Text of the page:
Hospitals Blasted Over Care For Elderly

Thomas Moore, health correspondent

Serious concerns have been raised about the way some NHS hospitals treat elderly people - including one where patients are prescribed water to make sure they get a drink.

The Care Quality Commission (CQC) said three hospitals had broken the law by failing to meet essential standards of care on dignity and nutrition.

The Royal Free Hospital in London, the Alexandra Hospital in Worcestershire and Ipswich Hospital have been given 28 days to improve.

The CQC is inspecting 100 hospitals in England. Reports from the first 12 are published today.

Inspectors expressed "major" concerns about nutrition at the Alexandra Hospital in Worcestershire, which is part of the Worcestershire Acute Hospitals NHS Trust.

They found "meals served and taken to the bedside of people who were asleep or not sitting in the right position to enable them to eat their meal".

Hot dinners and puddings were left for 15 minutes to go cold before staff found time to assist patients.

Staff said they sometimes had to prescribe drinking water on medication charts to "ensure people get regular drinks".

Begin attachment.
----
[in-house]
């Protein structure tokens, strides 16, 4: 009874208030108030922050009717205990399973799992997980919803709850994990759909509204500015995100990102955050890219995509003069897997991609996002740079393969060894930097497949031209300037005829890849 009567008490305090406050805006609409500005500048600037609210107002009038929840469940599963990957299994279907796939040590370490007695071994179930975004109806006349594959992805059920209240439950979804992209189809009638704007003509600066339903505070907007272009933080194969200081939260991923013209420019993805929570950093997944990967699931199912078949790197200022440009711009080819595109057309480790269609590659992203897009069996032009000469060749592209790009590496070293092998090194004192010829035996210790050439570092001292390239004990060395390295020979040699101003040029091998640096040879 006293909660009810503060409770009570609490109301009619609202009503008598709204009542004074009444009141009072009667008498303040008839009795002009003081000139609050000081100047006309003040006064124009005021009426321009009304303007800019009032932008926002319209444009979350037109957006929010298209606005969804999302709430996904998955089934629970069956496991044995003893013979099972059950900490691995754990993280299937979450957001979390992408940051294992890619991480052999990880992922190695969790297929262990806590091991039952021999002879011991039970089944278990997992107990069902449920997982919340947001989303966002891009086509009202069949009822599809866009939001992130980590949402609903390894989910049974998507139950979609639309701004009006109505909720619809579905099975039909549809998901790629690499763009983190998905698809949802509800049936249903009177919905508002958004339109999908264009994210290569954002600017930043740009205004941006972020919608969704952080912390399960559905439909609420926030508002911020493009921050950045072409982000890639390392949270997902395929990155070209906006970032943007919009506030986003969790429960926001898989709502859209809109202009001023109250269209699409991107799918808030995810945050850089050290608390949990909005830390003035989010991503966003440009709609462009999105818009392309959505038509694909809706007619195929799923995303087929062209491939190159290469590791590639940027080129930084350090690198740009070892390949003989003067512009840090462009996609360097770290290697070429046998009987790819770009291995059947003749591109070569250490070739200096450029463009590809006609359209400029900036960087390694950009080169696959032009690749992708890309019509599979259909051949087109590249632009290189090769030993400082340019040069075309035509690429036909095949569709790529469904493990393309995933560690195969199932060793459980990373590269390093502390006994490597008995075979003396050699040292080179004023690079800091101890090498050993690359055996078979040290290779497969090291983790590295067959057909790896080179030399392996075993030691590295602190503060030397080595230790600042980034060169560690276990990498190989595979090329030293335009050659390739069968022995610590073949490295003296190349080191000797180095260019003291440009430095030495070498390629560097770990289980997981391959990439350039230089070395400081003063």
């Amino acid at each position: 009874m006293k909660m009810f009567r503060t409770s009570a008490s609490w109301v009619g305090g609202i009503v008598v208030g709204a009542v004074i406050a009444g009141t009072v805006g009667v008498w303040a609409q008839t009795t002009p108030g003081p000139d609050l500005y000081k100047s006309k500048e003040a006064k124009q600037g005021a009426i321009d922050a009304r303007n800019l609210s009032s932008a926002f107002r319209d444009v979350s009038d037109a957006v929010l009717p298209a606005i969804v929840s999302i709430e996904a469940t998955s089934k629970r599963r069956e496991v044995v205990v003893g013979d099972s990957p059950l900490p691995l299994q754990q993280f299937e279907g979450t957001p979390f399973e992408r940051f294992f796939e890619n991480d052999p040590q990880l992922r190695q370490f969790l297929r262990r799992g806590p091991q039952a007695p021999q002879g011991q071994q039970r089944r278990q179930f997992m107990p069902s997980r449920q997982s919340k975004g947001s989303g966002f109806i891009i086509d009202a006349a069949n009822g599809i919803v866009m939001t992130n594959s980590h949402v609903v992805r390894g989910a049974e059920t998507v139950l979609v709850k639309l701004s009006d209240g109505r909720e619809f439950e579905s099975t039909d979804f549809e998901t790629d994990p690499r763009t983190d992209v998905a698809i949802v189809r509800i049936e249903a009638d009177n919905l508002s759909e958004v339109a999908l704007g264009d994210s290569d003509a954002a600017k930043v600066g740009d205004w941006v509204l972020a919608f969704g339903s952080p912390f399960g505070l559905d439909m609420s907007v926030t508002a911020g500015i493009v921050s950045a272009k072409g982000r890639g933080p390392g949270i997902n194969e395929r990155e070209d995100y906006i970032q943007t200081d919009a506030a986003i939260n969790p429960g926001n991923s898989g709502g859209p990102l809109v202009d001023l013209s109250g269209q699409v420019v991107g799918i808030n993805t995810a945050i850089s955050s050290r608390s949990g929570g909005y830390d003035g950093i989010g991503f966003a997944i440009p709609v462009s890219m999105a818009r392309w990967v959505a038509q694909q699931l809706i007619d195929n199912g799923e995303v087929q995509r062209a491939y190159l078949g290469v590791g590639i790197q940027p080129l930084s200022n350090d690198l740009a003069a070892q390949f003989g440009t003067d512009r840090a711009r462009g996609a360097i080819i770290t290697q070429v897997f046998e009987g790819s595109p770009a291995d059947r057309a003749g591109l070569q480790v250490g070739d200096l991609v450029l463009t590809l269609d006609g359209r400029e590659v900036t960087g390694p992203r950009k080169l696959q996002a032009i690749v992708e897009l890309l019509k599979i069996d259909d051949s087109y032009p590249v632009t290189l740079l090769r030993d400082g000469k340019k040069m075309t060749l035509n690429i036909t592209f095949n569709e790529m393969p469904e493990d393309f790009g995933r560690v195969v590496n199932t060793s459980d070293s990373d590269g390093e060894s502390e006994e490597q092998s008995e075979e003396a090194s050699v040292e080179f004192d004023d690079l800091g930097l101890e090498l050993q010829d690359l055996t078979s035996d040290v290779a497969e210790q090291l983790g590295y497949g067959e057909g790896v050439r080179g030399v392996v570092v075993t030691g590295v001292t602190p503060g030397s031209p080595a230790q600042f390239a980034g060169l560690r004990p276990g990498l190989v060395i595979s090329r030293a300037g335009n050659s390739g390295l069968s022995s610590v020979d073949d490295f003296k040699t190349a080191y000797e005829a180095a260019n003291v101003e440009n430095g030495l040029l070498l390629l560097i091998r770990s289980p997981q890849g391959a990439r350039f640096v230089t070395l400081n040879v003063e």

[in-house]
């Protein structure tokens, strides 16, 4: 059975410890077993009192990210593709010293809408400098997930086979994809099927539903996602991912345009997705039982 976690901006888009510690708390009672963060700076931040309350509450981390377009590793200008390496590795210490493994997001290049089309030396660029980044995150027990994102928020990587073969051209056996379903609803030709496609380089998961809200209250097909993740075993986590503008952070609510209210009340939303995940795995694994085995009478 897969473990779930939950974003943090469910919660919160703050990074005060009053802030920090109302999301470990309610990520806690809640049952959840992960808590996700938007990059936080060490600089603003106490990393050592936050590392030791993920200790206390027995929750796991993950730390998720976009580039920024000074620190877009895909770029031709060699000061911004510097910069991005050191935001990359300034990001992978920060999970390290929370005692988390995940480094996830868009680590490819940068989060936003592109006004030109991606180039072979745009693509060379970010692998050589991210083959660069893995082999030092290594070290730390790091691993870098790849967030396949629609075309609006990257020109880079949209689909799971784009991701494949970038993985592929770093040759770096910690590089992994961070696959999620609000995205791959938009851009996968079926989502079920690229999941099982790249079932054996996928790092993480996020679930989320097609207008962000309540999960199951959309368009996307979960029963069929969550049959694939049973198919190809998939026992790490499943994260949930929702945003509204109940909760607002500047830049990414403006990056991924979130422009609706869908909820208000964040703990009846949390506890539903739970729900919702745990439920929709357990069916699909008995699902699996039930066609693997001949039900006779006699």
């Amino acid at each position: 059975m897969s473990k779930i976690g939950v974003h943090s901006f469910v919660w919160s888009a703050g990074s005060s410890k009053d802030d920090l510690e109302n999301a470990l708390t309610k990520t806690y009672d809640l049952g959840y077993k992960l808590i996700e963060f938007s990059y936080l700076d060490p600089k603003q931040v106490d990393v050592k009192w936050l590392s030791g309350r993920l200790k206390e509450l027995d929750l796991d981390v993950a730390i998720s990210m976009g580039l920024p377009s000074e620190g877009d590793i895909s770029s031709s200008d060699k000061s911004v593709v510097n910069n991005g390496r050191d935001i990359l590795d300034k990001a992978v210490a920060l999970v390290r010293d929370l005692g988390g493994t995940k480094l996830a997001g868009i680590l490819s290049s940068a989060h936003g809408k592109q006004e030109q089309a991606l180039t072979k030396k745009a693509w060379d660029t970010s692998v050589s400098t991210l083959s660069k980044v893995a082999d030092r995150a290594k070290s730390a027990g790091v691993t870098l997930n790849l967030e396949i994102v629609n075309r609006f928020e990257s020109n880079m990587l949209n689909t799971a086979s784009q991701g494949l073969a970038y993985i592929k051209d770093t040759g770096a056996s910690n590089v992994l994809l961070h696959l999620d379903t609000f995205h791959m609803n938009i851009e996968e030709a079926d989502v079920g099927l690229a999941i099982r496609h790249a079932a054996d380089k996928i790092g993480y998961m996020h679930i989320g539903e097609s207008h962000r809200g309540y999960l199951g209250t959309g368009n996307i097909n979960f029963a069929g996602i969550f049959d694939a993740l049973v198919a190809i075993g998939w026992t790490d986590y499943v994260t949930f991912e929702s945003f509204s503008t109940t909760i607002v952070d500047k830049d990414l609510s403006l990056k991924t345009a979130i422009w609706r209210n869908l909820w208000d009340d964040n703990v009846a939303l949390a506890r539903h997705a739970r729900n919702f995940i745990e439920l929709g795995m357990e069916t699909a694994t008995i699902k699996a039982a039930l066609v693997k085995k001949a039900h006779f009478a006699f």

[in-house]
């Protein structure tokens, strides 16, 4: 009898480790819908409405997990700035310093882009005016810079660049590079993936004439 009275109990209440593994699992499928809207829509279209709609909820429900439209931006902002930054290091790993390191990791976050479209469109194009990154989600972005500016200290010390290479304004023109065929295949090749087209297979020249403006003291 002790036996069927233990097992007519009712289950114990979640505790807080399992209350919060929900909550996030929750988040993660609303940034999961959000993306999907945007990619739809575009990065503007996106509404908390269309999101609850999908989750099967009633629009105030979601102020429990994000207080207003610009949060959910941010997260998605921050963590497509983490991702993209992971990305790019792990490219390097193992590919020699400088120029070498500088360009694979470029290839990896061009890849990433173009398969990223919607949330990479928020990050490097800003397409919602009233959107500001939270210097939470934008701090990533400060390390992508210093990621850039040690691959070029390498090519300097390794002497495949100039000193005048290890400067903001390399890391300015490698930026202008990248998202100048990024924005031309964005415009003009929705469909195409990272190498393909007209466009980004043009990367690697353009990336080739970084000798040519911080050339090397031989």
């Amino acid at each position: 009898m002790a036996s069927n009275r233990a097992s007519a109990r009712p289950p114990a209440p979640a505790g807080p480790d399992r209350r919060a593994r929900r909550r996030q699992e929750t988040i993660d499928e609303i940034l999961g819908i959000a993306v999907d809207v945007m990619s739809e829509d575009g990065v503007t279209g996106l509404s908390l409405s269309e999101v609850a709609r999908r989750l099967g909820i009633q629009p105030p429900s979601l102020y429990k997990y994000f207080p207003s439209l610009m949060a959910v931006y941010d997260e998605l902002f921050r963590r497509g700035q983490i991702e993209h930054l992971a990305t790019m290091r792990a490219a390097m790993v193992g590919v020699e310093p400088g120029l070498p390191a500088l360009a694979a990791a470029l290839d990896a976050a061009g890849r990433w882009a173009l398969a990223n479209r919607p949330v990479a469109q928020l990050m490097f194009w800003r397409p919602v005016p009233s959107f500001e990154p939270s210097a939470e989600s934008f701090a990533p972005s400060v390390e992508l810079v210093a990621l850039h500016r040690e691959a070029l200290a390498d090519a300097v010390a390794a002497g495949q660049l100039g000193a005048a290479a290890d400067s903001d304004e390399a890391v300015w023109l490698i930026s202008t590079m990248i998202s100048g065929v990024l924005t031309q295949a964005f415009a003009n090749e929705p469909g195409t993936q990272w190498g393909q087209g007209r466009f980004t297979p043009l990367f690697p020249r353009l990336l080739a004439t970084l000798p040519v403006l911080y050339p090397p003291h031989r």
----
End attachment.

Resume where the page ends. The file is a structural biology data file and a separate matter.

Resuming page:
At Ipswich Hospital NHS Trust, inspectors found patients left in night clothes all day and not always taken to the toilet away from where they slept.

Records were not always up-to-date and staff spoke among themselves when caring for patients rather than to the patient.

Staff reported being too busy and over-stretched to provide the care they wanted to, inspectors noted.

Some patients were put to bed at 6pm even though they did not want to be.

At the Royal Free Hospital in Hampstead, west London, inspectors found staff did not always make sure people had enough to eat and drink.

While many patients got help with eating, some did not and had their trays taken away, and staff rarely asked patients if they had enough to drink.

Food and fluid charts were often "inaccurate, not completed and not up-to-date", inspectors found.

Chair of the CQC Jo Williams said most hospitals provided good care, but at others staff showed a lack of compassion.

"These are not difficult things to get right," she said.

"The fact that staff are still failing to do so is a real concern."

Health Secretary Andrew Lansley said: "Everyone admitted to hospital deserves to be treated as an individual, with compassion and dignity.

"We must never lose sight of the fact that the most important people in the NHS are its patients."

Chief Executive of the Royal College of Nursing (RCN) Dr Peter Carter said: "Some of the concerns raised in this report are truly shocking and we are clear that there is simply no excuse for failing to treat patients with the respect and dignity they deserve.

"We know that there are relatively small pockets of the NHS that do not deliver good nursing care and this is unacceptable."